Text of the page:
— Your United States - Impressions of a first visit • Arnold Bennett

... is an instance of Cellini's exaggeration. He did more than yeoman's service, no doubt, but we cannot believe that, without him, the castle would ...
— The Great Events by Famous Historians, Volume 9 • Various

... has enjoyed under Liberal rule a period of prosperous tranquillity, favourable both to development and consolidation; and it is no exaggeration to say that it was never more strong or more peacefully united than at the present moment. The confidence which the whole country, irrespective of party, feels in Sir Edward Grey in the present European ...
— Liberalism and the Social Problem • Winston Spencer Churchill

... love in its high, generous, and spiritual sense), Mr. Harlowe had determined on offering his hand and fortune to the unportioned orphan. He did so, and was accepted. I did not conceal my dislike of her suitor from Edith; and my wife—who, with feminine exaggeration of the hints I threw out, had set him down as a kind of polished human tiger—with tears intreated her to avoid the glittering snare. We of course had neither right nor power to push our opposition beyond friendly warning and advice; and ...
— The Experiences of a Barrister, and Confessions of an Attorney • Samuel Warren

... to the utmost with the bricks. Meanwhile we questioned black and white witnesses, and learned for the first tune that the Rebels admitted a repulse at Township Landing, and that Lieutenant Jones and ten of their number were killed,—though this I fancy to have been an exaggeration. They also declared that the mysterious steamer Berosa was lying at the head of the river, but was a broken-down and worthless affair, and would never get to sea. The result has since proved this; for the vessel subsequently ran the blockade and foundered near shore, the crew barely escaping ...
— Army Life in a Black Regiment • Thomas Wentworth Higginson

... to him that he had never seen a soldier work before. In figure, in pose, in action there was a perfection about him that awakened at once admiration and envy. Below the average height, yet not insignificant, erect, without exaggeration, precise in movement without angularity, swift in action without haste, he was ...
— The Sky Pilot in No Man's Land • Ralph Connor

... in rapid review what may perhaps without exaggeration be referred to as an array of conditions and theories, ideals and policies. It remains to refer to the actual results which have come about during these sixty years as respects them, or because of them; and, finally, to reach if possible ...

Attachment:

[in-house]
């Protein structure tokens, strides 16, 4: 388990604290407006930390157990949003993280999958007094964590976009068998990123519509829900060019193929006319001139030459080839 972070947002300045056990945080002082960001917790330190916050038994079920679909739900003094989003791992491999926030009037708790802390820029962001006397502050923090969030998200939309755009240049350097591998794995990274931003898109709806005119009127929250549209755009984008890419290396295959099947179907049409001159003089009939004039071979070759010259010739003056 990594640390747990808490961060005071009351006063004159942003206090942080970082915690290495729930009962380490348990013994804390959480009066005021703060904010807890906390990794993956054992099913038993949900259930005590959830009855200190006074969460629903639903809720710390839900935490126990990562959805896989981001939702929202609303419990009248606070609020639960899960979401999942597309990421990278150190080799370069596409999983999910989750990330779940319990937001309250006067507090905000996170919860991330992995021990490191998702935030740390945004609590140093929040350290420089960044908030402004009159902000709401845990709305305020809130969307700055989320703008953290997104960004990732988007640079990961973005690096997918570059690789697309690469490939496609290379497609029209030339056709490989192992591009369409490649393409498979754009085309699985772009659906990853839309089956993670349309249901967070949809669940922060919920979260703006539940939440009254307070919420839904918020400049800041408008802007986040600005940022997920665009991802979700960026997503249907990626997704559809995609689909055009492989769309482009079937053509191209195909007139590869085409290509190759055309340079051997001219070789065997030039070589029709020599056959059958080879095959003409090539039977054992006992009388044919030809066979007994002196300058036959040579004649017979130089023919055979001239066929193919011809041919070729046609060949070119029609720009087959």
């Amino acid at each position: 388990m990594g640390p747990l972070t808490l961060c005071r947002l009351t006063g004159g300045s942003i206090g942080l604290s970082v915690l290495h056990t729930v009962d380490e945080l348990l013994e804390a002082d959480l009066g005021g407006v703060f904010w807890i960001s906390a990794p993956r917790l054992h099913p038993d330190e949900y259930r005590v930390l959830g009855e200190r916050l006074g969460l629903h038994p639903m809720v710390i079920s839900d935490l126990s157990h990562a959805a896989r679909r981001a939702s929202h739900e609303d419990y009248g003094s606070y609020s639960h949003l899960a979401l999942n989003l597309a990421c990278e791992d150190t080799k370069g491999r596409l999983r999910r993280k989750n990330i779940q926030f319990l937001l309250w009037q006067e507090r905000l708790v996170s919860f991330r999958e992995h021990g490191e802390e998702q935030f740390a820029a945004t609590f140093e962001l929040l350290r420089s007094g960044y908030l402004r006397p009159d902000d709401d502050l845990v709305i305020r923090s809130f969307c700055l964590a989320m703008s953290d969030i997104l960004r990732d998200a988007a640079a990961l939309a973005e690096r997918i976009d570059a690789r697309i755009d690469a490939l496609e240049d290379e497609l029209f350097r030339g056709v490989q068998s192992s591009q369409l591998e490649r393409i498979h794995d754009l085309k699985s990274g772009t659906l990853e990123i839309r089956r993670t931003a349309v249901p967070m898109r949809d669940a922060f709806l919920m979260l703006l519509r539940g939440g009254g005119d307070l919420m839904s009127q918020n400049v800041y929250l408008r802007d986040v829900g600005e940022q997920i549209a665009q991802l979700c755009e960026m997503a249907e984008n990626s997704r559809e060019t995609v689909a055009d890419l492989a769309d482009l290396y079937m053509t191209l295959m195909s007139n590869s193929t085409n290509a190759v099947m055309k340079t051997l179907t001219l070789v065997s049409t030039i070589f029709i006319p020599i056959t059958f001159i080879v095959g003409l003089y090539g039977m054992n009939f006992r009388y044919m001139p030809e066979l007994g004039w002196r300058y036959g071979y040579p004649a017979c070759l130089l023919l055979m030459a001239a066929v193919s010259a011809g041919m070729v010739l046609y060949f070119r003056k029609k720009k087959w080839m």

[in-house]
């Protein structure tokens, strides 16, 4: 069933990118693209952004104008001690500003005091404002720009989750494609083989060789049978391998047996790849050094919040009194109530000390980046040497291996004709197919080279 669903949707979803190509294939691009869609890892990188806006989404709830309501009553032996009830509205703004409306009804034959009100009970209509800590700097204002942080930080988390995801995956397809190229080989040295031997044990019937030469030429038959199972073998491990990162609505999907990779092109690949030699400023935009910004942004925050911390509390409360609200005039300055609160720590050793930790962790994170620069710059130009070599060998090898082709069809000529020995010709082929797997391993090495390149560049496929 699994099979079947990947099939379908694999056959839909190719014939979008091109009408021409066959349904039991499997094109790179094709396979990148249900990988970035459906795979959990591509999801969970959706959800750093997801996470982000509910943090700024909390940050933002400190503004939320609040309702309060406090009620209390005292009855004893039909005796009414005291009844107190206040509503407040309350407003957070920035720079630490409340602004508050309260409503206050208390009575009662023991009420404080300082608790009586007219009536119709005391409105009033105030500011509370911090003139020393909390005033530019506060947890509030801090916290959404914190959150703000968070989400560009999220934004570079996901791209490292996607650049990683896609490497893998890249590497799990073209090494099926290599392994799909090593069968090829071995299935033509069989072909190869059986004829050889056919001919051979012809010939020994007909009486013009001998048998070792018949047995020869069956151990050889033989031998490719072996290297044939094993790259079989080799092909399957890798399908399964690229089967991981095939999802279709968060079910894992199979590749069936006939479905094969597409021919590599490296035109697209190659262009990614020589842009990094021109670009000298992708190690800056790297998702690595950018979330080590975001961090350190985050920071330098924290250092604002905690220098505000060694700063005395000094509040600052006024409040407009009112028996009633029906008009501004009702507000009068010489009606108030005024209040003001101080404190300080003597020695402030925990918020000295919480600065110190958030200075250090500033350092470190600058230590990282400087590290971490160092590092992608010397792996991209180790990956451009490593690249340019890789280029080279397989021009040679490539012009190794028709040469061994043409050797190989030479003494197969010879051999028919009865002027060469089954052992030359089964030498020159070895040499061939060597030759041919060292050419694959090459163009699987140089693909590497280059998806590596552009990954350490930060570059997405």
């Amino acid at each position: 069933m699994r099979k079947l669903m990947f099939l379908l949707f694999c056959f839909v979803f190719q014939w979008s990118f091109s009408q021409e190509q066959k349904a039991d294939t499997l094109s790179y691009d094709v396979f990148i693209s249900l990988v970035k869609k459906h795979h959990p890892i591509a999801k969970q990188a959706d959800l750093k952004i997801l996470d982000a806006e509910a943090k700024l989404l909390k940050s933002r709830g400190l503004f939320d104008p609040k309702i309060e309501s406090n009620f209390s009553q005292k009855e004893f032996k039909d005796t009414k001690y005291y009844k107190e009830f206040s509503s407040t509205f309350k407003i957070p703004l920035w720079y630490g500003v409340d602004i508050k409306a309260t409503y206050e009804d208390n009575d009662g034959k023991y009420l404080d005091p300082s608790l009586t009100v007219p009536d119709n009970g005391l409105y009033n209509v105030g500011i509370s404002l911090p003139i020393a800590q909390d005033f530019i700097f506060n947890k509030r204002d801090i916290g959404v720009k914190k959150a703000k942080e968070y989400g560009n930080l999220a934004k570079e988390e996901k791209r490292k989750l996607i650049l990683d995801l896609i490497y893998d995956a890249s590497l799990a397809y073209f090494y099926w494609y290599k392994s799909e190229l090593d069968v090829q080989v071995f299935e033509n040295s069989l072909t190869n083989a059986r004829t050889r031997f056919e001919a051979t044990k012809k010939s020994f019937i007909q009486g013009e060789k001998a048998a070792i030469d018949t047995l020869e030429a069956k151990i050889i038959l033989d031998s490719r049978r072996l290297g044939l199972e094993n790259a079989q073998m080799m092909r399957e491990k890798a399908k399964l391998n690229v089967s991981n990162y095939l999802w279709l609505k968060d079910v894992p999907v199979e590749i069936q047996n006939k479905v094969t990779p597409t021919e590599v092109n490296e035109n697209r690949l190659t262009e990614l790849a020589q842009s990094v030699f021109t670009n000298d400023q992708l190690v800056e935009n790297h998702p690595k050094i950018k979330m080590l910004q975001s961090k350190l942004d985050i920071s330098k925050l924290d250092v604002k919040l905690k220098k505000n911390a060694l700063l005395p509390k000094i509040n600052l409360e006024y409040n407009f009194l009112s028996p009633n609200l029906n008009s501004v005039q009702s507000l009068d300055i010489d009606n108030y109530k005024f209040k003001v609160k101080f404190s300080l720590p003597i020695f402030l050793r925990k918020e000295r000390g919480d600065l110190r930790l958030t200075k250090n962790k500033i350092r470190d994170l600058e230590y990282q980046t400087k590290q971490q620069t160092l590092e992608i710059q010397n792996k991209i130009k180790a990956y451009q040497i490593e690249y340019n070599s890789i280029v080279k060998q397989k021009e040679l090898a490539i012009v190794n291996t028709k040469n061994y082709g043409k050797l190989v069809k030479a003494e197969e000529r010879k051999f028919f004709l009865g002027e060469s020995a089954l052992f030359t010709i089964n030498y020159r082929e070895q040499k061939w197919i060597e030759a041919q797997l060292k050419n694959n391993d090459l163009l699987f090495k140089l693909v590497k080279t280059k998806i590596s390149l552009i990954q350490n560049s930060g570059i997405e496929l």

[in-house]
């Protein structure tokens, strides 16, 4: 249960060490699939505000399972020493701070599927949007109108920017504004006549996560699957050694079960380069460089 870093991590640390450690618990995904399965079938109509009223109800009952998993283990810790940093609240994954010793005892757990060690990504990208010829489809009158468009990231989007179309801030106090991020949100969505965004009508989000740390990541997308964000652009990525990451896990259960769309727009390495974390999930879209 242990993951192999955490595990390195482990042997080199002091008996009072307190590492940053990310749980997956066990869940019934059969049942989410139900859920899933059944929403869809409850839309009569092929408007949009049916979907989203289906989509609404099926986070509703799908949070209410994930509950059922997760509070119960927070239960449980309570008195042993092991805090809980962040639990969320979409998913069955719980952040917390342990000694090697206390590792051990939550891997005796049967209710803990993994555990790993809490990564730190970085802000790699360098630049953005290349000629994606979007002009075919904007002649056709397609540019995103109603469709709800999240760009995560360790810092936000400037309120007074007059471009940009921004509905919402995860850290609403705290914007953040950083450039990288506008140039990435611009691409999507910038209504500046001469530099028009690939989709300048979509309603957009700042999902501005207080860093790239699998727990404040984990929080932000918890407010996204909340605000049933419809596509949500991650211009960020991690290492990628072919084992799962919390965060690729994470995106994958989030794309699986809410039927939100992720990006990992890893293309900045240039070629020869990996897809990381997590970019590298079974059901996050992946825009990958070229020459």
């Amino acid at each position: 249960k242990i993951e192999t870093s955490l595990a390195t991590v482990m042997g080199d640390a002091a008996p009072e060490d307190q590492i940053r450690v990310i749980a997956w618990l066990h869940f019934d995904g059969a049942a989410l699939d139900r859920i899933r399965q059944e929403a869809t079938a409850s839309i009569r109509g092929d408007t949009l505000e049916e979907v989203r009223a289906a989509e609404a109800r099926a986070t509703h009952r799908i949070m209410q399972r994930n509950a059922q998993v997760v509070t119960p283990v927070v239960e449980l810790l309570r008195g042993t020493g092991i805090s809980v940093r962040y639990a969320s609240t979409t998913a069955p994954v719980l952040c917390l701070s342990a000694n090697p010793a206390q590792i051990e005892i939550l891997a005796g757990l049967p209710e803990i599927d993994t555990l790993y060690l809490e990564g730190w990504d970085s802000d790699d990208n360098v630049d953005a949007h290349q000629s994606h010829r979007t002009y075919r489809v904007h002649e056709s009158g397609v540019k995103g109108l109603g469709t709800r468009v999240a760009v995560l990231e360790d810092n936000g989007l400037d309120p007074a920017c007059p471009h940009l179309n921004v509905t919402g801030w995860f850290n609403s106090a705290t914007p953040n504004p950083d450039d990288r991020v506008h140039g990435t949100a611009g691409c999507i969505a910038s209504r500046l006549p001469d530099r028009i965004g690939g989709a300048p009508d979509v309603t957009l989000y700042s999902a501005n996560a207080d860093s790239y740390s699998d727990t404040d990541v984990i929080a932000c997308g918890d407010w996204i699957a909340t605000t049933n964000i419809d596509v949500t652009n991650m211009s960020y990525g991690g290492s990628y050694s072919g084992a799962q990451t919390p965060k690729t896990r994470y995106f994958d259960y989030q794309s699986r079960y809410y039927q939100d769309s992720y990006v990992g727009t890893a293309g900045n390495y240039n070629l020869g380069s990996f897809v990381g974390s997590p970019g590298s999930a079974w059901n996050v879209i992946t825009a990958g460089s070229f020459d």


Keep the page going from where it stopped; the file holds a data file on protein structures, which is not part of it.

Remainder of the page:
— 'Tis Sixty Years Since • Charles Francis Adams

... the projection of things sufficiently shown; but never mind that; there is no need that they should appear to project, but great need that their relations of shade to each other should be preserved. All deceptive projection is obtained by partial exaggeration of shadow; and whenever you see it, you may be sure the drawing is more or less bad: a thoroughly fine drawing or painting will always show a slight ...
— The Elements of Drawing - In Three Letters to Beginners • John Ruskin

... evolution.... The book is evidently the result of years of close observation and study. Its method is admirable, the induction is broad and reliable, while the conclusions drawn in most cases are both rigorously logical and avoid even the suspicion of exaggeration. We predict a high place in the annals of biological science will yet be assigned to this admirable ...
— The Child and Childhood in Folk-Thought • Alexander F. Chamberlain

... served a purpose in the education of the race. While the exaggeration of familiar attributes easily awakens mirth in a simple mind, it does more: it teaches practical lessons of wisdom and discretion. And possibly the lesson was the ...
— Stories to Tell to Children • Sara Cone Bryant

... same degree and manner. In such a genus as Labrus, which includes some of the most splendid fishes in the world—for instance, the Peacock Labrus (L. pavo), described (28. Bory Saint Vincent, in 'Dict. Class. d'Hist. Nat.' tom. ix. 1826, p. 151.), with pardonable exaggeration, as formed of polished scales of gold, encrusting lapis-lazuli, rubies, sapphires, emeralds, and amethysts—we may, with much probability, accept this belief; for we have seen that the sexes in at least one species of the genus differ greatly in colour. With some fishes, as with many of the ...
— The Descent of Man and Selection in Relation to Sex • Charles Darwin

... an exaggeration to say (as has been said) that the sentiment of the sacred obligation of opinion was first formulated or created in the world by the early Christian martyrs—before their time Socrates, Jews in the Antiochian persecution, and probably others, had embodied this sentiment—but the Christian ...
— Introduction to the History of Religions - Handbooks on the History of Religions, Volume IV • Crawford Howell Toy

... which would be read by foreigners and even by Indians, and thus bring reproach on the Spanish national honour. He expressed astonishment that the Emperor permitted the publication and circulation of such books, taxing their author with wilful exaggeration and false statements, and pointing out that the accusations brought more dishonour on the monarch than on ...
— Bartholomew de Las Casas; his life, apostolate, and writings • Francis Augustus MacNutt